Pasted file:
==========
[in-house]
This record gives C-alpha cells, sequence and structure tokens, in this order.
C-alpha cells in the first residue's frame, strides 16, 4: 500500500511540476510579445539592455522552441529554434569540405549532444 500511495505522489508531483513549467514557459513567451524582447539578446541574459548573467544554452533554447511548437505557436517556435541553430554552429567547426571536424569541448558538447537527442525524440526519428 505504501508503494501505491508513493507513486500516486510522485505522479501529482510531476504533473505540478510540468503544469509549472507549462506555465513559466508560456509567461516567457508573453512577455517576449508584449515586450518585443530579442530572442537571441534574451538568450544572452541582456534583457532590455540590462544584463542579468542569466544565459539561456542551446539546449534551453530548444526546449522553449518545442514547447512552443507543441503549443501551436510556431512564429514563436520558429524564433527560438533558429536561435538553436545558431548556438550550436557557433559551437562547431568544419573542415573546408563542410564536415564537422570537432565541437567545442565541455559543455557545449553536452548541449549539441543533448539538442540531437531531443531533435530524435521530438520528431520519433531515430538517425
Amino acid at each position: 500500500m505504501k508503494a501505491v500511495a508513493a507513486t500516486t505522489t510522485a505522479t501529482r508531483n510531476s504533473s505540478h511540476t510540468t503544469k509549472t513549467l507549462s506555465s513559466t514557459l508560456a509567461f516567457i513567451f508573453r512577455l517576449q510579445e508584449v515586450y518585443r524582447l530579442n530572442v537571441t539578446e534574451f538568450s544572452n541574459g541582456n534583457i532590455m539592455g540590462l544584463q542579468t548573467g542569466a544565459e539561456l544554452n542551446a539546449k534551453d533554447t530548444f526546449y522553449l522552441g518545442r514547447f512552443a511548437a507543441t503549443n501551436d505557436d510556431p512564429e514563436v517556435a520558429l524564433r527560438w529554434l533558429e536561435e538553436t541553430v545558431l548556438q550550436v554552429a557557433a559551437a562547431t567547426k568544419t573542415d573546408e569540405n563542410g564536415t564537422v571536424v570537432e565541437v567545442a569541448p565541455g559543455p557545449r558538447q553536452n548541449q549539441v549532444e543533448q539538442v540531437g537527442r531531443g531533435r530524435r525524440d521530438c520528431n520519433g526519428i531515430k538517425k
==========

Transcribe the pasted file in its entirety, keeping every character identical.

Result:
[in-house]
This record gives C-alpha cells, sequence and structure tokens, in this order.
C-alpha cells in the first residue's frame, strides 16, 4: 500500500511540476510579445539592455522552441529554434569540405549532444 500511495505522489508531483513549467514557459513567451524582447539578446541574459548573467544554452533554447511548437505557436517556435541553430554552429567547426571536424569541448558538447537527442525524440526519428 505504501508503494501505491508513493507513486500516486510522485505522479501529482510531476504533473505540478510540468503544469509549472507549462506555465513559466508560456509567461516567457508573453512577455517576449508584449515586450518585443530579442530572442537571441534574451538568450544572452541582456534583457532590455540590462544584463542579468542569466544565459539561456542551446539546449534551453530548444526546449522553449518545442514547447512552443507543441503549443501551436510556431512564429514563436520558429524564433527560438533558429536561435538553436545558431548556438550550436557557433559551437562547431568544419573542415573546408563542410564536415564537422570537432565541437567545442565541455559543455557545449553536452548541449549539441543533448539538442540531437531531443531533435530524435521530438520528431520519433531515430538517425
Amino acid at each position: 500500500m505504501k508503494a501505491v500511495a508513493a507513486t500516486t505522489t510522485a505522479t501529482r508531483n510531476s504533473s505540478h511540476t510540468t503544469k509549472t513549467l507549462s506555465s513559466t514557459l508560456a509567461f516567457i513567451f508573453r512577455l517576449q510579445e508584449v515586450y518585443r524582447l530579442n530572442v537571441t539578446e534574451f538568450s544572452n541574459g541582456n534583457i532590455m539592455g540590462l544584463q542579468t548573467g542569466a544565459e539561456l544554452n542551446a539546449k534551453d533554447t530548444f526546449y522553449l522552441g518545442r514547447f512552443a511548437a507543441t503549443n501551436d505557436d510556431p512564429e514563436v517556435a520558429l524564433r527560438w529554434l533558429e536561435e538553436t541553430v545558431l548556438q550550436v554552429a557557433a559551437a562547431t567547426k568544419t573542415d573546408e569540405n563542410g564536415t564537422v571536424v570537432e565541437v567545442a569541448p565541455g559543455p557545449r558538447q553536452n548541449q549539441v549532444e543533448q539538442v540531437g537527442r531531443g531533435r530524435r525524440d521530438c520528431n520519433g526519428i531515430k538517425k